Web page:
I watch Groundhog Day every year, always around Groundhog Day. Ostensibly, I do this for the sheer pleasure of watching it, but in reality I also do it to fulfill a little itch that grows every time I watch.
I first saw the film when I was very young, and back then only two things really stuck: Bill Murray was the greatest and funniest of all time (I still stand by this)—and I was terrified by the plot. I literally used to pray that I not wake up back in today. I would watch the movie as if to ward off little demons that would pop up on my chest and say, “You must live your life all over again!”
But that’s not why I watch the movie any more. Now the movie comes to me like a dream, like the dream. Murray’s Phil Connors gets to live his afterlife in this life, AND THEN GETS TO KEEP ON LIVING!
I’m sorry I shouted there, but the redemptive promise of Phil’s journey keeps on rocking me. I am not trying to downplay the tedium and desperation that would set in, but the end result keeps getting more and more appealing, more and more worth the price of admission, each time I think about it.
And I keep thinking about it because of God. This romantic comedy has given me more reason to think about God than the Bible ever did—as well as more room to figure out why I don’t believe in God—because it depicts a far more compelling alternative: the creation of a god on Earth.
Some people find Jesus; I found Bill Murray.
The elevator pitch for Groundhog Day might not sound like a religious treatise—Pittsburgh weatherman Phil Connors (Murray) goes to Punxsutawney to cover Groundhog Day, gets frozen inside that single day, lives it over and over for possibly a thousand years, and eventually becomes less of a dick—but it makes a heartfelt and brilliant argument for the irrelevance of the almighty in the face of humanity.
God never speaks in Groundhog Day. At best, they make themselves known through Phil’s implacable bedside alarm clock. His plight is never explained, and he never makes any concerted effort to explain it: Phil is not a philosopher, he’s a weatherman.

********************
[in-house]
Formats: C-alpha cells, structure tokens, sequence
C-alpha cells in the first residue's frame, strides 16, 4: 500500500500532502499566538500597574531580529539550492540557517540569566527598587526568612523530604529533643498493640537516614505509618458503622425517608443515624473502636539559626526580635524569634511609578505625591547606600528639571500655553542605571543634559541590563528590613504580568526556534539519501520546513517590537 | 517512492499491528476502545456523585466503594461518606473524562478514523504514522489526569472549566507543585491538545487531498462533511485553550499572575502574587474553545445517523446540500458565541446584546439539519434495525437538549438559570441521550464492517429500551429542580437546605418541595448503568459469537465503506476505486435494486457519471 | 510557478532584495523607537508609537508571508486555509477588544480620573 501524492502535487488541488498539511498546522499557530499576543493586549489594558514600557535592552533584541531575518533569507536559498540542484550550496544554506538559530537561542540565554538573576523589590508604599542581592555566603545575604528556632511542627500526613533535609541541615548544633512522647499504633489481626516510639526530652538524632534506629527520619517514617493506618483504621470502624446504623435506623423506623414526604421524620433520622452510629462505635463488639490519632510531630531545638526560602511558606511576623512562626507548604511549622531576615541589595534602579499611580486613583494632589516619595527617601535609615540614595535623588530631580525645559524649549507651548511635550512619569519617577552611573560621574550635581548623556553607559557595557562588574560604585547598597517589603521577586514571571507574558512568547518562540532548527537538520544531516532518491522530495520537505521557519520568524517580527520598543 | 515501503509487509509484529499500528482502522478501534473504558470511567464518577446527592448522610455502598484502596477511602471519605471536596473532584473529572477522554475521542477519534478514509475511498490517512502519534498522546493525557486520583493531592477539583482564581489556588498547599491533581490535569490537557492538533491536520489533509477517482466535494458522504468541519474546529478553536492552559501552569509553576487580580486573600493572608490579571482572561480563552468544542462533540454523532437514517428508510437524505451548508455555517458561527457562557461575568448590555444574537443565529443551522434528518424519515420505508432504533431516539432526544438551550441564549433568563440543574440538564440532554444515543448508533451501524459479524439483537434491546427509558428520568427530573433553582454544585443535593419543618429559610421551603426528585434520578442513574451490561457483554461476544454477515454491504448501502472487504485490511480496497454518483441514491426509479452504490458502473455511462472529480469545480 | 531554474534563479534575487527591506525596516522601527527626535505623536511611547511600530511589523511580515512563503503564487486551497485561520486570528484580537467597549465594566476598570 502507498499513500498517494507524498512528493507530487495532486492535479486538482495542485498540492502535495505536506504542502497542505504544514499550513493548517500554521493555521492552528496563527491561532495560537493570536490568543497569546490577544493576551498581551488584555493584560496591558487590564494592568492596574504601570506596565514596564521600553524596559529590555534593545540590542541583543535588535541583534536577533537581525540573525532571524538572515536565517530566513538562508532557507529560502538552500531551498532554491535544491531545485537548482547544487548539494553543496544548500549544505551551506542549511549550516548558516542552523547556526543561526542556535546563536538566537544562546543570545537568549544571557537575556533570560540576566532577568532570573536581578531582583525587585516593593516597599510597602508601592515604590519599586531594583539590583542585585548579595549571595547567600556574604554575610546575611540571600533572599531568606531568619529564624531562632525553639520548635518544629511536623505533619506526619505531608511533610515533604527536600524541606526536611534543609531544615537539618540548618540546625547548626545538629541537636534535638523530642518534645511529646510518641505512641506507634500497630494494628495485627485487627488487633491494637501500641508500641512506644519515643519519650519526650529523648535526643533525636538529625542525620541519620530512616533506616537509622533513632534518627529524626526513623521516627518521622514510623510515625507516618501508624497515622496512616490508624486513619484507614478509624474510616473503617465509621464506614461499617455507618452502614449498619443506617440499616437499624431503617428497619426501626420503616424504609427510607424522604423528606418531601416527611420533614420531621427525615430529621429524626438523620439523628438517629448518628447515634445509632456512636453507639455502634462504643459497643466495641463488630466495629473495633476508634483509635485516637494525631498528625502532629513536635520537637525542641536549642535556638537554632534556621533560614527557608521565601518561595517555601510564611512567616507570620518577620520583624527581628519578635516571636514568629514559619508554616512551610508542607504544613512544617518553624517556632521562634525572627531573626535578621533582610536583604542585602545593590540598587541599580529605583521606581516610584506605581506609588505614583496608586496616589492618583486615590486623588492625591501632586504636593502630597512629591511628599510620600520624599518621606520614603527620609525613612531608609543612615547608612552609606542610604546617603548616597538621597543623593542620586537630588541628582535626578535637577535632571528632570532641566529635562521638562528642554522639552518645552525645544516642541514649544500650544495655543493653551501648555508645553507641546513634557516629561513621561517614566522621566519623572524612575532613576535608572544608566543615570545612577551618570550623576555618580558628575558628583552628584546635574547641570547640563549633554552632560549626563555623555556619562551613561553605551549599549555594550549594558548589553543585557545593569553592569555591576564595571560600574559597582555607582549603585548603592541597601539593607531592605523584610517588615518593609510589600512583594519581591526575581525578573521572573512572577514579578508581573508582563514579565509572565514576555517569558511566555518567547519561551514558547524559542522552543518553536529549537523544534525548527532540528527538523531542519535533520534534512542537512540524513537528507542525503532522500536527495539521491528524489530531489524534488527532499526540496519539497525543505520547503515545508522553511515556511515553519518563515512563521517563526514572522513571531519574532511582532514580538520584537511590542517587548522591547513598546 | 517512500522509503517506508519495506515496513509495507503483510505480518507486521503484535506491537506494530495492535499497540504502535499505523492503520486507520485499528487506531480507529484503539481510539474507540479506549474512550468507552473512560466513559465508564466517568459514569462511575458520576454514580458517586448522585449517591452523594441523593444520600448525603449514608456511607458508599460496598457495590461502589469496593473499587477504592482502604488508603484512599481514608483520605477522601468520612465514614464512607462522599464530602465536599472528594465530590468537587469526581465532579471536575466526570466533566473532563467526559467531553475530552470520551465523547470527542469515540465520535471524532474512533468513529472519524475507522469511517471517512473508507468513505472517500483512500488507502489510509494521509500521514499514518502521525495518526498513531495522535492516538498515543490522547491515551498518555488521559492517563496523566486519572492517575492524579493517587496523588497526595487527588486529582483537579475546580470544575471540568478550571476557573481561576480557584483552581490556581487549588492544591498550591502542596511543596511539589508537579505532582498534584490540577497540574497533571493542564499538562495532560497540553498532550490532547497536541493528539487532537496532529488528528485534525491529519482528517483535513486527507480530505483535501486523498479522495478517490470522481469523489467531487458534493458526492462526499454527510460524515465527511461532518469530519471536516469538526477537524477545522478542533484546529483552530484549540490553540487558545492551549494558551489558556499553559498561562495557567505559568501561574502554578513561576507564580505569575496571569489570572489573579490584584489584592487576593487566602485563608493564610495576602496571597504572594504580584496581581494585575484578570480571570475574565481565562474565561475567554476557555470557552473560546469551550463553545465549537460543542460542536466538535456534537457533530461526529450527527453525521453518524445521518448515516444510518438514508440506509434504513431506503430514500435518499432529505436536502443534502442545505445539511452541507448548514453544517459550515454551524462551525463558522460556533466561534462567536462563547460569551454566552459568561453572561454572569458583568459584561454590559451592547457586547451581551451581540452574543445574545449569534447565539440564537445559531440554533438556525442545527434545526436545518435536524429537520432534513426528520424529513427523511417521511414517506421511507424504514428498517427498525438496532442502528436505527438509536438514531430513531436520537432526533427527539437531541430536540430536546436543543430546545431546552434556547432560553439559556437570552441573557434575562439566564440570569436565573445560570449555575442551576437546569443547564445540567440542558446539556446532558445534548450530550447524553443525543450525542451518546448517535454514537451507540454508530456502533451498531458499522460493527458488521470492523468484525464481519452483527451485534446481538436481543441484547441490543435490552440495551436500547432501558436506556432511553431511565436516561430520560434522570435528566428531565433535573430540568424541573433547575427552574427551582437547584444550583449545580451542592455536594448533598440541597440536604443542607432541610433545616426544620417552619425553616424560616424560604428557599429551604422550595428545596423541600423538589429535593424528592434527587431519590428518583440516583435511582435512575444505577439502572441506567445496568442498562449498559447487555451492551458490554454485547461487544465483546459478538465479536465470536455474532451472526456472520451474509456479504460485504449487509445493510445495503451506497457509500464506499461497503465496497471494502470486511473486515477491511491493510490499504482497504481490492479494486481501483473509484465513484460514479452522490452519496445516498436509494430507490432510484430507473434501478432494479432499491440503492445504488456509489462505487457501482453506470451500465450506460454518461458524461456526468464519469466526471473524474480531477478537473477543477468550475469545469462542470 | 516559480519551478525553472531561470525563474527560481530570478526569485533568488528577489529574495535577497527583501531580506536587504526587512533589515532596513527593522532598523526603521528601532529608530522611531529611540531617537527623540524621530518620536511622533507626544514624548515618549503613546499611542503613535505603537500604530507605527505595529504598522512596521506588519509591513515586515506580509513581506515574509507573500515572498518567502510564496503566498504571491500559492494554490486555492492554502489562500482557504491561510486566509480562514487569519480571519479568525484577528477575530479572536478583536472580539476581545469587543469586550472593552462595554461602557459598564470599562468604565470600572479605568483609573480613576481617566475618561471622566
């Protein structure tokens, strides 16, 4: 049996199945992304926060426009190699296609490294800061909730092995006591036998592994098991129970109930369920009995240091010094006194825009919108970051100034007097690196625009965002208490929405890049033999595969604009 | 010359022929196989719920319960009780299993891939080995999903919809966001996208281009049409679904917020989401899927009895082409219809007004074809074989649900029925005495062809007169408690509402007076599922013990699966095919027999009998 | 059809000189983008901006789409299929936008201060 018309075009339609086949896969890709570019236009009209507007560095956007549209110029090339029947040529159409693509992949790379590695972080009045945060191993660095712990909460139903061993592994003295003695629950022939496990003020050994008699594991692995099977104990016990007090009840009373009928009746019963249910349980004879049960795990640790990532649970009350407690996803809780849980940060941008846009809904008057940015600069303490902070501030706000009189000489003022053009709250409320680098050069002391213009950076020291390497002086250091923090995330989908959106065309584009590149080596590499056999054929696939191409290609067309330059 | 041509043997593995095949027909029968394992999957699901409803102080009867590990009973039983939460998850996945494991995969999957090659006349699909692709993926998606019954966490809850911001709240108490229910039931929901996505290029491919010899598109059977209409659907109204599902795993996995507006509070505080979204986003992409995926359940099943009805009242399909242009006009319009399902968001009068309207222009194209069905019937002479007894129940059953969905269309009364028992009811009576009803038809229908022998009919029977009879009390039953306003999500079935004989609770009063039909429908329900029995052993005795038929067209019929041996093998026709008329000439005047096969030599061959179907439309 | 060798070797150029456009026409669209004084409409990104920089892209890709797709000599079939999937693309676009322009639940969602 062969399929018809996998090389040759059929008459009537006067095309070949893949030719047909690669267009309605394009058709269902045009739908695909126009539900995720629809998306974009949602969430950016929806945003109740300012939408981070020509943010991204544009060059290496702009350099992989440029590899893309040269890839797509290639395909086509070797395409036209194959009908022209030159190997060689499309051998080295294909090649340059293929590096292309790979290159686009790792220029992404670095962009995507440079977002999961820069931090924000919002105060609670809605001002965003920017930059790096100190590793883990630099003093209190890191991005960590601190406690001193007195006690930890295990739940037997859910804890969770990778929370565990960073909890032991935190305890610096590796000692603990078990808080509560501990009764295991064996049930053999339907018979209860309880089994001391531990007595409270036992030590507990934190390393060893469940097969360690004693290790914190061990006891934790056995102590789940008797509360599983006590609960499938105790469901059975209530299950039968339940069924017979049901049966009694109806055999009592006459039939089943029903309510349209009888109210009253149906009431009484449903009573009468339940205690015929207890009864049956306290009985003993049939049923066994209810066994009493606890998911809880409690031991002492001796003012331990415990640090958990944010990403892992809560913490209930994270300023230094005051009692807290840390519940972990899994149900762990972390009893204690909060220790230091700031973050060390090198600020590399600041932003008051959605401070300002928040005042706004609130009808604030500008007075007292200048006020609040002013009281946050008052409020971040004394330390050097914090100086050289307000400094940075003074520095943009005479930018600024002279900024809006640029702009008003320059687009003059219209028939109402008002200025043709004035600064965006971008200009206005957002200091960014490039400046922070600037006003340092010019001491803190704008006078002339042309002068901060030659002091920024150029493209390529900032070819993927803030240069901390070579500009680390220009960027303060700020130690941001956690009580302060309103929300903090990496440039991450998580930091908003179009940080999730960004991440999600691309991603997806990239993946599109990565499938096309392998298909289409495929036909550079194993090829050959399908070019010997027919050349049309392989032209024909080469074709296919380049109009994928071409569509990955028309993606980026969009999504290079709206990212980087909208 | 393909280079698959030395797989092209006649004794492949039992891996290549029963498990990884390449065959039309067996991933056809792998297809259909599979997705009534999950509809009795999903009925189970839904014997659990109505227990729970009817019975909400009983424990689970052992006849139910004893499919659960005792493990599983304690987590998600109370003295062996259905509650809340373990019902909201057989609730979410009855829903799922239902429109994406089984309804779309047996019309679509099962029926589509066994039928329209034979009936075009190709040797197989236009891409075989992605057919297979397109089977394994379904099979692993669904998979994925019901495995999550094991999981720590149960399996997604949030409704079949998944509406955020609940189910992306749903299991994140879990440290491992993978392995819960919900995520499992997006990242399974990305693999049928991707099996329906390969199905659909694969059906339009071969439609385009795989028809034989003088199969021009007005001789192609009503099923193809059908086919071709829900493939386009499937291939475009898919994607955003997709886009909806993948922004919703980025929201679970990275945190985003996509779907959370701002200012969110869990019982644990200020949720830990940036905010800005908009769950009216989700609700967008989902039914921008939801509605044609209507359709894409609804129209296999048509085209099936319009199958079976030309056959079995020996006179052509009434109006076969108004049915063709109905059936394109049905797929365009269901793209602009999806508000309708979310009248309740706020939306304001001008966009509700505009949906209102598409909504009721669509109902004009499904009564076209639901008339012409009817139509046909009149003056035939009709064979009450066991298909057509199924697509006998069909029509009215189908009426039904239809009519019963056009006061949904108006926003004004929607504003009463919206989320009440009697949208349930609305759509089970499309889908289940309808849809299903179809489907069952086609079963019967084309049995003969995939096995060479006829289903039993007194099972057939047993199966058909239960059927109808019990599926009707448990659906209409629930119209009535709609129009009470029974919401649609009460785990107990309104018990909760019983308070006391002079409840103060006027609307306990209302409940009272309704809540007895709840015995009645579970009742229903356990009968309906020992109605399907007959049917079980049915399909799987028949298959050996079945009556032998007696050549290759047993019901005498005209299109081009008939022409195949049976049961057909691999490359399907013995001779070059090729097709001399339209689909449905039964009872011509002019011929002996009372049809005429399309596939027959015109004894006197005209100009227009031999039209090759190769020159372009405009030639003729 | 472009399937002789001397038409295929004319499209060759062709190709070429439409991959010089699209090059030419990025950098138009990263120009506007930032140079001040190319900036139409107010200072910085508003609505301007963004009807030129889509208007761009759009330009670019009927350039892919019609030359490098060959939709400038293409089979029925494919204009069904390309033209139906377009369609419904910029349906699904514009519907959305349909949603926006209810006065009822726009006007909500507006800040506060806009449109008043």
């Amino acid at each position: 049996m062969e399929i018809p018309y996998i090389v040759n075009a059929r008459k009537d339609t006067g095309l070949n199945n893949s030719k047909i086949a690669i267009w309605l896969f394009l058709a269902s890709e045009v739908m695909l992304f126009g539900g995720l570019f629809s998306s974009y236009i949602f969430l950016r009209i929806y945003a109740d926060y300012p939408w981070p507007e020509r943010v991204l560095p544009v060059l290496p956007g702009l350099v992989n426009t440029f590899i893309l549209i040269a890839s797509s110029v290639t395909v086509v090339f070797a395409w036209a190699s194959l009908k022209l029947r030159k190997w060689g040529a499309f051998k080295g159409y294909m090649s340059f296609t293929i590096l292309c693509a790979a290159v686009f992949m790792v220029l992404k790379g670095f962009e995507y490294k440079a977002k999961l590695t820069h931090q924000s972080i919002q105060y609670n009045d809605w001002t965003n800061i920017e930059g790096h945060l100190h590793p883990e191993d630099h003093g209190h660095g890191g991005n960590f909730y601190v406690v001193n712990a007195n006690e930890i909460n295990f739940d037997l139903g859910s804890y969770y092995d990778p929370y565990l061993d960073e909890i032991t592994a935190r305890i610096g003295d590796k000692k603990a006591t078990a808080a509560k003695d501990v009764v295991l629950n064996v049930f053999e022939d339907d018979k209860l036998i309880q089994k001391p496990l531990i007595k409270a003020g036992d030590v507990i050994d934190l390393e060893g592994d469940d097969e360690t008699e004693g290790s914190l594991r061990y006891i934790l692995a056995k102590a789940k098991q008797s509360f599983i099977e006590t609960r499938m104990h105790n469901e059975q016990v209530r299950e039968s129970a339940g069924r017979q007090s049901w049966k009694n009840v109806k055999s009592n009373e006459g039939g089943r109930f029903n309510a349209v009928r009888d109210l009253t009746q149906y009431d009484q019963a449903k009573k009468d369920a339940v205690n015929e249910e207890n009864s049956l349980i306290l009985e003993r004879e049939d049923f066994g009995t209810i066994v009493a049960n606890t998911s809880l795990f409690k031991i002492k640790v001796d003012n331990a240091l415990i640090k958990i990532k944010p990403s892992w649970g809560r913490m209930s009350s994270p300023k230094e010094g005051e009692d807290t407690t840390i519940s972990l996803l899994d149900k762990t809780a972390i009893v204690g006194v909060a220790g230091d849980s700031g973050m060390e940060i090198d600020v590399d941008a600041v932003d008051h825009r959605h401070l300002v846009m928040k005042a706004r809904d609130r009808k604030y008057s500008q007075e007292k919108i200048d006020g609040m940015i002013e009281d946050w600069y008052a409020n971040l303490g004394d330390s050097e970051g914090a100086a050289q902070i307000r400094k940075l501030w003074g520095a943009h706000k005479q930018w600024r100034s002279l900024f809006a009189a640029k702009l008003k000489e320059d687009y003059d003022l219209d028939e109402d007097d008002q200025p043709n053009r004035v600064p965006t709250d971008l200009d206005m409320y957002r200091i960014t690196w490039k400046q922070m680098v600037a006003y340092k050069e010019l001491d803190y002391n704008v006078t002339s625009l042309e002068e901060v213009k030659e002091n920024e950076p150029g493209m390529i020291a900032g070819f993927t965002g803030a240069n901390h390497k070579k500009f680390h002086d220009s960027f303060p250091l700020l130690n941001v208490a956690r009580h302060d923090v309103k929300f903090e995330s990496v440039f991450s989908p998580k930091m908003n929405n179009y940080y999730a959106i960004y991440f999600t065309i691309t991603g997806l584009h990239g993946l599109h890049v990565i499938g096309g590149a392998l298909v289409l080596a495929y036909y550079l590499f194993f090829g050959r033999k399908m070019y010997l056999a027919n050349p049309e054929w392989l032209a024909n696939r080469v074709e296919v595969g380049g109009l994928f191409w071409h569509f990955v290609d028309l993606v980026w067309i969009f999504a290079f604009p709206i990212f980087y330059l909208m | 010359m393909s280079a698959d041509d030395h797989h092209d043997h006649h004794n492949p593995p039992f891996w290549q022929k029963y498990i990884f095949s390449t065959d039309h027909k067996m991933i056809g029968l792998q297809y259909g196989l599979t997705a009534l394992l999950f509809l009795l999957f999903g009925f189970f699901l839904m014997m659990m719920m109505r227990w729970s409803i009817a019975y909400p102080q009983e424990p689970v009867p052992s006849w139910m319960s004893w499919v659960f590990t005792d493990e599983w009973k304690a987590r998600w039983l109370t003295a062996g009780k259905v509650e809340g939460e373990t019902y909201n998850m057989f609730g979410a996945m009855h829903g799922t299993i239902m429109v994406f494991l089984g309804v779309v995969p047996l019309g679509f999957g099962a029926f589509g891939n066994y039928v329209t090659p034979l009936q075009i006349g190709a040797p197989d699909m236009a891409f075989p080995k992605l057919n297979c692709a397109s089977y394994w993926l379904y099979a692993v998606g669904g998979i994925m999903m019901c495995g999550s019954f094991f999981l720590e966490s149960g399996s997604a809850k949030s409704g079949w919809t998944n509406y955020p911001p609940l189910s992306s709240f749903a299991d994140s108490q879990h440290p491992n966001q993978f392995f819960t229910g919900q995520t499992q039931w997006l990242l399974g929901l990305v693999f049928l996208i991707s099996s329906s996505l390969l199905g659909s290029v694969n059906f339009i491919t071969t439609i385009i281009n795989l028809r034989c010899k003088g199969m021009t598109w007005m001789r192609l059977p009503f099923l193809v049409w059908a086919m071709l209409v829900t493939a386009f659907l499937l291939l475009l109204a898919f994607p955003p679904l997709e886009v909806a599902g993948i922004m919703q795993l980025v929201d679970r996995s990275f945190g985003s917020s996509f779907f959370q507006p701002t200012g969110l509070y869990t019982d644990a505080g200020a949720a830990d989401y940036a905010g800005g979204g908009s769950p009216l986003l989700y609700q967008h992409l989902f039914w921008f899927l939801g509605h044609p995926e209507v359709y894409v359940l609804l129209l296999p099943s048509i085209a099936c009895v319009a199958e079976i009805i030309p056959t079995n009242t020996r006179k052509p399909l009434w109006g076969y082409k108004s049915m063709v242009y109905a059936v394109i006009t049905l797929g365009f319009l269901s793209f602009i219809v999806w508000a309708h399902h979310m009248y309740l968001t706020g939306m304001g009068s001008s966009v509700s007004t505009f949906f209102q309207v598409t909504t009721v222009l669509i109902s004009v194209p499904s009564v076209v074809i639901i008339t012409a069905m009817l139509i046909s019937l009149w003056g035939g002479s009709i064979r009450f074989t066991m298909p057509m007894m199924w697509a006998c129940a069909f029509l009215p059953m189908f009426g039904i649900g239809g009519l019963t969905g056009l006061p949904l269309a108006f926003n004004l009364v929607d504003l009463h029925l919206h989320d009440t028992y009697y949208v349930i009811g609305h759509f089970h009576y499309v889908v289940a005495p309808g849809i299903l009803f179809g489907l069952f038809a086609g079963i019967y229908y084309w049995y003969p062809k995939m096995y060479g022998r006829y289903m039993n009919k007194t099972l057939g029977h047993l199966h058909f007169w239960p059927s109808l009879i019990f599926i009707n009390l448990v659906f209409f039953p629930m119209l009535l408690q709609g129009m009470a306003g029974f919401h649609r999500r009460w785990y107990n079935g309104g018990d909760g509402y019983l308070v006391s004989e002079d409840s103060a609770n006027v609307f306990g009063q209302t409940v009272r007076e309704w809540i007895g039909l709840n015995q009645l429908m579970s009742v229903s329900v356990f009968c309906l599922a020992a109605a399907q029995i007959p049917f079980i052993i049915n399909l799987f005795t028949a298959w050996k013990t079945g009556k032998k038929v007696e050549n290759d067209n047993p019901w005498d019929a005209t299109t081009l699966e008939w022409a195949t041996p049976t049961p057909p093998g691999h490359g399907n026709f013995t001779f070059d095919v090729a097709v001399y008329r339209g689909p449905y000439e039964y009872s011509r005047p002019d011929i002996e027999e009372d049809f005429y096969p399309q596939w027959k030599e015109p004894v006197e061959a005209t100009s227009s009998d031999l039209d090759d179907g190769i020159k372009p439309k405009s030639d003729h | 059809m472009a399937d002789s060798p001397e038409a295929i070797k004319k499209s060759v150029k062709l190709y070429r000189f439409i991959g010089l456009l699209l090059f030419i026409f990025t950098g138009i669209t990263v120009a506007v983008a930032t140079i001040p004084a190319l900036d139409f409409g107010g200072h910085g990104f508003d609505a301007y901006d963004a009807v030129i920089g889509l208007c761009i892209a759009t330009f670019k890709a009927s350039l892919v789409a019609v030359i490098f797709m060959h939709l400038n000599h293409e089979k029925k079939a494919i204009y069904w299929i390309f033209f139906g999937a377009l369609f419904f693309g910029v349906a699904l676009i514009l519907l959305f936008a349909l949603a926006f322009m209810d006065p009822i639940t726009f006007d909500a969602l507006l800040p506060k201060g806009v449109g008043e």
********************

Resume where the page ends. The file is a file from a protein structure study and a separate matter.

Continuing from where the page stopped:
And making Phil a weatherman is perhaps the first perfect stroke in the movie. A weatherman is interested in seeing things coming on the horizon, then explaining these things away with phrases like “pressure systems,” “warm fronts,” and “rain events.” Mostly, they are interested in the here and now…and possibly the upcoming weekend. Phil is not a meteorologist, mind; he’s a weatherman: a Middle American huckster who wants to climb up the corporate ladder. Which is to say that Phil is about as low as you can go, morally speaking.
One final point about the moral depravity of weathermen: they lie, or at the least, they feel little need to tell the whole truth—particularly in the early 90’s, when we didn’t have huge digital databases, just Doppler. The original TV weatherman was a cartoon sheep. That’s true. The sheep was soon replaced by sober meteorologists, dispensing real advice, until they too were traded in, mostly, for more cartoons and “weather-girls” in skimpy clothes.
The biggest TV weatherman in Phil Connor’s era would have been Willard Scott on the Today show, who had previously been both Ronald McDonald and Bozo the Clown, and who once said, “A trained gorilla could do this job.” Weathermen served to talk down to happy suburban Americans about real, necessary weather science so they could pretend to care about the weather as much as their farmer forefathers while planning where to shuttle the kids off to next. Phil Connors has a big head about being in an industry that traffics in clowns, dissimulation, sexism, and plain old American sadness.
Phil is greedy, avaricious (which are synonyms, yes, but Phil needs both), a drinker, and a womanizer. He uses people to get ahead. The moment after first meeting Rita (Andie MacDowell)—who is fun, funny, and apparently good at her job—all Phil can think about is how attractive she is. In other words, he is in desperate need of a karmic scrub down.
Karma is the key. Groundhog Day operates on a very Eastern axis, particularly the mix of Buddhism and Hinduism known as Krishna-centered Vaishnavite Hinduism.
Vaishnavite Hindus believe that Vishnu is the Supreme Lord, and Krishnites believe Krishna is the ultimate incarnation of Vishnu. The relevant theology/philosophy for us is that worshippers of Krishna believe both that this world is maya, an illusion, and that this illusion is the only way we have to connect with Vishnu, who exists both above and inside the illusion. God exists as something more real than the sensual world, but the sensual world is God’s creation, and thus our best way to experience God. This was in disagreement with earlier Hindu beliefs that the world in which we live is merely a false dream, to be engaged with only insofar as one must to complete their Dharma or purpose.
Groundhog Day reflects Vaishnavite philosophy by likewise erasing the highest God from view, except in the totality of the world itself. There is nothing abnormal about the city of Punxsutawney, except for the fact that Phil is stuck there by a will much greater than his own. And because of this surface normality, the total unimportance that Phil sees in Punxsutawney, he first becomes totally enraged by his imprisonment.